London mega-mosque proposal thwarted as ‘not good enough’
The Abbey Mills Mosque, which would have held more than 9,000 worshippers “wasn't good enough” for the development of the East London borough of Newham, a local councilor said.
If built it would be four times the size of St. Paul’s cathedral, would feature 40-foot minarets and be of equal size to Britain’s biggest mosque, the Batul Futuh in Morden, South London.
The council reportedly stated that it had considered the application “at length and with great care” but found that the proposed construction was “too big,” causing fears of a negative impact on traffic and nearby historic buildings. It also offered no jobs and no residential development in the area, the council added.
The notion of having one of Western Europe's biggest Islamic centers in East London raised strong public concern and sparked the Mega Mosque No Thanks movement.
Critics of the plan feared that the center would become the first Sharia-controlled area in Britain, something activist Alan Craig dubbed an “Islamic ghetto,” and could serve as a base for Islamic fundamentalists.
The denial was preceded by council officers’ recommendations to reject the expansion of the 2,500-capacity temporary worship site for which Tablighi Jamaat has lobbied, British media said.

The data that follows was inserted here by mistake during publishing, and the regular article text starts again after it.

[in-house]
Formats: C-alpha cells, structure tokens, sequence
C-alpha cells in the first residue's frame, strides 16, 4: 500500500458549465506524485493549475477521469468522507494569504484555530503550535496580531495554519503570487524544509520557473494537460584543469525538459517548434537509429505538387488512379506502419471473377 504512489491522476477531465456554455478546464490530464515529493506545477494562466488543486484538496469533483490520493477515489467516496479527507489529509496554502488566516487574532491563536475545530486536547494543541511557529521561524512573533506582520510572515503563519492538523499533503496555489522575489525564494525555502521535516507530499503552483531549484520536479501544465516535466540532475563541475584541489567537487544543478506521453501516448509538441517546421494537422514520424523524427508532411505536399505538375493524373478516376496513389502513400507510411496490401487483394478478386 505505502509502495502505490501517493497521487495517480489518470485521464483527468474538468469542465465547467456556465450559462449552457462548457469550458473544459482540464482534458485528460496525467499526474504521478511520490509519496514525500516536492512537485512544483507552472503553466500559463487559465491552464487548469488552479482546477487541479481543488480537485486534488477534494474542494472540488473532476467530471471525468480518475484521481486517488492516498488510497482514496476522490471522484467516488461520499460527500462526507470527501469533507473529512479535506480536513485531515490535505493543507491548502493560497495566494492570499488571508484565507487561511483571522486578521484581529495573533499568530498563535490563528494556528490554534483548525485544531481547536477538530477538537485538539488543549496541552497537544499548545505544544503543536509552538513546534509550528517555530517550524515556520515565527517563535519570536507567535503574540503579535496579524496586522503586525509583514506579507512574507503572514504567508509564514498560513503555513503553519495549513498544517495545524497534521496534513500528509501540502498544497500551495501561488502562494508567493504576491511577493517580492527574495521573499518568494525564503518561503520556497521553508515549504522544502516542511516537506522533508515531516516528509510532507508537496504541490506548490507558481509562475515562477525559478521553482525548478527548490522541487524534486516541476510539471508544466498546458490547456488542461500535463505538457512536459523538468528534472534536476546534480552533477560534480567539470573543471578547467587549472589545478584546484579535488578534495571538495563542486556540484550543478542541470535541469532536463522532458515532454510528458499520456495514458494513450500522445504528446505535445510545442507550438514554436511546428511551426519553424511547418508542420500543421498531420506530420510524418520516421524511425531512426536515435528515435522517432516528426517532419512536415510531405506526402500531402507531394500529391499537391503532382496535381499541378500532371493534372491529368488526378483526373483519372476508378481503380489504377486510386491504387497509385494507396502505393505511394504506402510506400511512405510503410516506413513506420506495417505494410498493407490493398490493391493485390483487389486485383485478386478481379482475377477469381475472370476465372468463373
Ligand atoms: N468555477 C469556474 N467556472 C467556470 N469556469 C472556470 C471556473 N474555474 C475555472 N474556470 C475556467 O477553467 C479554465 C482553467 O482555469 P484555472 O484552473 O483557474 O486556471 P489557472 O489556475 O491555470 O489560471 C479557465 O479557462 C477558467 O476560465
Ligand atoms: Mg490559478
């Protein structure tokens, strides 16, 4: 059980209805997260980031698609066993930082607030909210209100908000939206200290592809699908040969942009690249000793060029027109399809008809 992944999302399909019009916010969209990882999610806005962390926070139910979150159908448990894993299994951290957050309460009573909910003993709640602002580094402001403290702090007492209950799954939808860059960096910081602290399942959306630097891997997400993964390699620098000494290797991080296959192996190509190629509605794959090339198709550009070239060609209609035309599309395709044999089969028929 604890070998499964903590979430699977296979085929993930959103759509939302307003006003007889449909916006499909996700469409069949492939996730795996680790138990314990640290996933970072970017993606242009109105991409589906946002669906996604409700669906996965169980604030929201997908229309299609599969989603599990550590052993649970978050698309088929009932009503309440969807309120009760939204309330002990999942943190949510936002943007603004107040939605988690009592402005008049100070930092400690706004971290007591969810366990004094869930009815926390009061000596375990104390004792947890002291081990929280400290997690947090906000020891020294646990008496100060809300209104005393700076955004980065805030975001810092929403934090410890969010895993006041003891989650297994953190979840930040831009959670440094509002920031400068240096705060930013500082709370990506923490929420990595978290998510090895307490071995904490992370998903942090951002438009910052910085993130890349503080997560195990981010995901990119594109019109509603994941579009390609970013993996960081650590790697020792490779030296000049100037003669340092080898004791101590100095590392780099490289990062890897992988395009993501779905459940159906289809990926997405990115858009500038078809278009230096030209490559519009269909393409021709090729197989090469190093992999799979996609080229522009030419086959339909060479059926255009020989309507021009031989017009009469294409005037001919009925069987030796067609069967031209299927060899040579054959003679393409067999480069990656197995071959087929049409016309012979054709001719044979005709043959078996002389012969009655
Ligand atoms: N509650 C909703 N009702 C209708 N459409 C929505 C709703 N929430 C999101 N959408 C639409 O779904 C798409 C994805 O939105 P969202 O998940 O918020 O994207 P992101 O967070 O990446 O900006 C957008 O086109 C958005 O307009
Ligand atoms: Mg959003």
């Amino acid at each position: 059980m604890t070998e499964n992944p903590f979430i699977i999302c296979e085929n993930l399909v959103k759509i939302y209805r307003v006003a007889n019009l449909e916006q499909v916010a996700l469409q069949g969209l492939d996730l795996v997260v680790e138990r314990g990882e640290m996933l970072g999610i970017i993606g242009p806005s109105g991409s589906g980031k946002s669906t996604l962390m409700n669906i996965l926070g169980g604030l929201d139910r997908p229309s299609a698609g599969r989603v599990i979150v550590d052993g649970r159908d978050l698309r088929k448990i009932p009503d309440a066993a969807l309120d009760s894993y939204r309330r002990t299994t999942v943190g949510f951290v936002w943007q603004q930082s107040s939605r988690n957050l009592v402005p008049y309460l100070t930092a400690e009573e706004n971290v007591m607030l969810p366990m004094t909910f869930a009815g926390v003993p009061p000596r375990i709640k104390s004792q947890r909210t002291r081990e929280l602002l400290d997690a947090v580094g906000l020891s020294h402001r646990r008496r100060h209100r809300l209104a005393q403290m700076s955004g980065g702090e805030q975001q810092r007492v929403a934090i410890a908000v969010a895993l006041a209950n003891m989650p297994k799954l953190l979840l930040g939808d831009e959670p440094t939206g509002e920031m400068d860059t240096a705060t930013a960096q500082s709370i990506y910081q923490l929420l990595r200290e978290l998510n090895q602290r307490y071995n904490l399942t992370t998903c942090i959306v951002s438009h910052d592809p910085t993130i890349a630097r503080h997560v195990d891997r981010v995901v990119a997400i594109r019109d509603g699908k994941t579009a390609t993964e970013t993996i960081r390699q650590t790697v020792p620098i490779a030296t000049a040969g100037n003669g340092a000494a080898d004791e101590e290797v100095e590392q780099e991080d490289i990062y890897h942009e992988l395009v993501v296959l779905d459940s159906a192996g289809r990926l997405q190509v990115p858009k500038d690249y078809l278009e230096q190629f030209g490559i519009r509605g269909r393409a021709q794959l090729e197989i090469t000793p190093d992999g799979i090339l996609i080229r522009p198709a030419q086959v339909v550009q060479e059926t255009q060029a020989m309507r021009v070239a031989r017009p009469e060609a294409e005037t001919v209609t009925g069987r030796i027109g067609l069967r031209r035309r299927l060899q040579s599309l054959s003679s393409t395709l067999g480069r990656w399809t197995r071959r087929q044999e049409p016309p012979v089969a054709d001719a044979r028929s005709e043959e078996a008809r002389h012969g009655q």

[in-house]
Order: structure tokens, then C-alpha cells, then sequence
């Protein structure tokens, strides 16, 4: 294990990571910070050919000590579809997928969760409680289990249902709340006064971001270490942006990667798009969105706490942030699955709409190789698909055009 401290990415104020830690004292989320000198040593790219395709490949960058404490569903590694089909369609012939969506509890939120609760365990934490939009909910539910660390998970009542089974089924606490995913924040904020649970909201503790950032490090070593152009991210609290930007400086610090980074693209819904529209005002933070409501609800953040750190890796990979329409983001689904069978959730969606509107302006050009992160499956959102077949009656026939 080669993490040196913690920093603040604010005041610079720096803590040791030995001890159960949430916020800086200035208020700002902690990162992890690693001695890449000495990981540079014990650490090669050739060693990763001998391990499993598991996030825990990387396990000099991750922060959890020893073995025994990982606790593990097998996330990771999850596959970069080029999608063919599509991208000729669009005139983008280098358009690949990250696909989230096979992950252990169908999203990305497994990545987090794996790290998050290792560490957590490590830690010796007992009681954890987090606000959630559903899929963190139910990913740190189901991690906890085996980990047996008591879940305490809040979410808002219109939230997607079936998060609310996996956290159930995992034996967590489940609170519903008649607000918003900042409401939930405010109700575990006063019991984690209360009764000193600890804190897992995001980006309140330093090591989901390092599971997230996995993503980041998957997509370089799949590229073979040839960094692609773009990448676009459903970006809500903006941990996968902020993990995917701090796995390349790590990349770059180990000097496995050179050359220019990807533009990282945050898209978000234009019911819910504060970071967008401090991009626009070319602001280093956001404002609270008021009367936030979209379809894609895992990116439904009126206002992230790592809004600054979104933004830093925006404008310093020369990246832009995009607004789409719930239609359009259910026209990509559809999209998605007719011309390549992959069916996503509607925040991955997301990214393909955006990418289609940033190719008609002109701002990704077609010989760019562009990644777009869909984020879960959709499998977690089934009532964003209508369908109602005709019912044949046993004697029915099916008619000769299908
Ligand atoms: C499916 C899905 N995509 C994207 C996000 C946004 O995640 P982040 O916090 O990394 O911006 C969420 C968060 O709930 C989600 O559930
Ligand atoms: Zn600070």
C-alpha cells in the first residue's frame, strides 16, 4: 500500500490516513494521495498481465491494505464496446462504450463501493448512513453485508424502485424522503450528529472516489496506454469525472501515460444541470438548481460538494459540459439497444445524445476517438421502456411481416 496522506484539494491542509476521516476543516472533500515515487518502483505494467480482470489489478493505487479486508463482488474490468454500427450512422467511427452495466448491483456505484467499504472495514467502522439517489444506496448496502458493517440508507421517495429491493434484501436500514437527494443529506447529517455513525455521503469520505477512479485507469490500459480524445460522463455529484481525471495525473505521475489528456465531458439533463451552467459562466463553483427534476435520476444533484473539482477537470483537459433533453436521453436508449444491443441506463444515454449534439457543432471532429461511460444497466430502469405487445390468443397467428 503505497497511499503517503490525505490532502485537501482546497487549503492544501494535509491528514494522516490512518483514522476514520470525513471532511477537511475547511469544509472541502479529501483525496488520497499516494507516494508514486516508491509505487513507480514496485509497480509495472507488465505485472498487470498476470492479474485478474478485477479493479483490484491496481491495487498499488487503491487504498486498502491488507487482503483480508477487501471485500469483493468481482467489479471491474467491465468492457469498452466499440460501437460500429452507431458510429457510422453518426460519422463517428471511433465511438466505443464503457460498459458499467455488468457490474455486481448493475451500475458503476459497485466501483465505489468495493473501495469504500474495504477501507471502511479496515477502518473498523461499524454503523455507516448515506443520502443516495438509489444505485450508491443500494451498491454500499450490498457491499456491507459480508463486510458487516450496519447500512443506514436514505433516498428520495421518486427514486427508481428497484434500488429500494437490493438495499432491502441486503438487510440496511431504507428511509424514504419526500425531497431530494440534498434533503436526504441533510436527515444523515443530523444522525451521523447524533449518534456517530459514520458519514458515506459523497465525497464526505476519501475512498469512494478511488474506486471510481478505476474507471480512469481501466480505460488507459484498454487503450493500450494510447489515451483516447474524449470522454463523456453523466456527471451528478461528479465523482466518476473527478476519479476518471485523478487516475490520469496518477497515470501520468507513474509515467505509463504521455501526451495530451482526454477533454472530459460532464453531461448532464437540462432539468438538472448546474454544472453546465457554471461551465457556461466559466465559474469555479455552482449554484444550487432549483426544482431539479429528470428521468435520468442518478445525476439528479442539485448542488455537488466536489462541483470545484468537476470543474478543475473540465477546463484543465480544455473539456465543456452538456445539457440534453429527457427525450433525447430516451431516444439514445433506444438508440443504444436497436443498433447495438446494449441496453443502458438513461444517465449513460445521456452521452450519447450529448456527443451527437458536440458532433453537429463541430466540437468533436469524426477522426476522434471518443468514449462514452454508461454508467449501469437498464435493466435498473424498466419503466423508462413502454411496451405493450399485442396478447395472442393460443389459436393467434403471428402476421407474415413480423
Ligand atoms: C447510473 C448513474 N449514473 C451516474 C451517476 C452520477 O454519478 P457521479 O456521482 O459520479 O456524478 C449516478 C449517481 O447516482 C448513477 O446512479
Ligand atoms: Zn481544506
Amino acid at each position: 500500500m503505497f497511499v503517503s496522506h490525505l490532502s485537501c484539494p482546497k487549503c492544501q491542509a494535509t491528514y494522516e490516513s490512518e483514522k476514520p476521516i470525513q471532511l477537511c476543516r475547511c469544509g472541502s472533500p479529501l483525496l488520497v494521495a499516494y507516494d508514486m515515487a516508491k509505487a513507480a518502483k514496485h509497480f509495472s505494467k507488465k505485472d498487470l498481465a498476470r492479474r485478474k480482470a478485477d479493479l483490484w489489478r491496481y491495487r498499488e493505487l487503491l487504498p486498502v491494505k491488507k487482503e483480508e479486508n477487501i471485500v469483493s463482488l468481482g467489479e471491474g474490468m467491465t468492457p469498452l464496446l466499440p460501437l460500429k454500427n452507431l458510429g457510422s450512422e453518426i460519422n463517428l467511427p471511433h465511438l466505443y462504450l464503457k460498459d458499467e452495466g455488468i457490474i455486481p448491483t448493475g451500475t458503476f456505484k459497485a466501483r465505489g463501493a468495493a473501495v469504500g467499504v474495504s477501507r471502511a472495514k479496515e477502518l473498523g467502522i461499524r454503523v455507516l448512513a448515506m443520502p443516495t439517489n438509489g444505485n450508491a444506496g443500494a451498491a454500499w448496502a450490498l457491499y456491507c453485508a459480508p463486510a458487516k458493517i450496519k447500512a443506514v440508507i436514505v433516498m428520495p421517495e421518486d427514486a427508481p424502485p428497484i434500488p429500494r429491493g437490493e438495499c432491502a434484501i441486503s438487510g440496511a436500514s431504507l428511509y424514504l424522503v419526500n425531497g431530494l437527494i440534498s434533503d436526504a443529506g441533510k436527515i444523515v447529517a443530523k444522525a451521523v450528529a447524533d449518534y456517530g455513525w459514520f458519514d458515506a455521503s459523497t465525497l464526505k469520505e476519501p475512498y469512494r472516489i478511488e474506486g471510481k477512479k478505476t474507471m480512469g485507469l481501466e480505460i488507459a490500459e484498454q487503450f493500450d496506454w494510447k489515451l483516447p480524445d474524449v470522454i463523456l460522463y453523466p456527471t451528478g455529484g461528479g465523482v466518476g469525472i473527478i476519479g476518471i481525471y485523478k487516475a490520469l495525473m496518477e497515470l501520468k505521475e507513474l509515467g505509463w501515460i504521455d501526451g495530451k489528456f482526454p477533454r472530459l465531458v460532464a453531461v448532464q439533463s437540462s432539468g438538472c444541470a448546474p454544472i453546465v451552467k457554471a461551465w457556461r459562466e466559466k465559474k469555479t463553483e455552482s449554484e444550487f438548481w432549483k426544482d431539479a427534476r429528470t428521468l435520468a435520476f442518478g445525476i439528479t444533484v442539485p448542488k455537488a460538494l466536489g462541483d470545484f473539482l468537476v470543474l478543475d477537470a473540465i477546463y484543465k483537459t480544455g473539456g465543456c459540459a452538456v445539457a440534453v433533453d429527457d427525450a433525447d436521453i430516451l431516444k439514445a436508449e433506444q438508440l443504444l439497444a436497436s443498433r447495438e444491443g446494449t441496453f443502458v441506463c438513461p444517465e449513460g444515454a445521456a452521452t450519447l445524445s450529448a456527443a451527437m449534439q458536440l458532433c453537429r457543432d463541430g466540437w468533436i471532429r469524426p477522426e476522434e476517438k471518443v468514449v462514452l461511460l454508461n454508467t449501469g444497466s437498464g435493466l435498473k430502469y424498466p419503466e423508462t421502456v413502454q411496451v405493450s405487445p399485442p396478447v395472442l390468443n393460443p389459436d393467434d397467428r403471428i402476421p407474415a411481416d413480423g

The six-hectare center's plan, with an estimated capacity four times that of St. Paul's Cathedral, was proposed by the Tablighi Jamaat, the hardline Islamic group, after more than 10 years of efforts to find a bigger place for worship, local media report.
The ninety thousand Muslims living in the borough are “extremely let down,” community leader Ala Uddin Ahmed was quoted as saying.
He considered the decision to be “unjust,” and to be a dismissal of the demands of local Muslims.
The news didn’t please the thousands who supported the proposed Riverine center, as the would-be mosque was also called. Supporters reportedly gathered outside town hall ahead of the decision.
Opponents claimed, however, that many Muslims opposed the plan, as Tablighi Jamaat, which they see as a strict fundamentalist group, would have governed the mosque.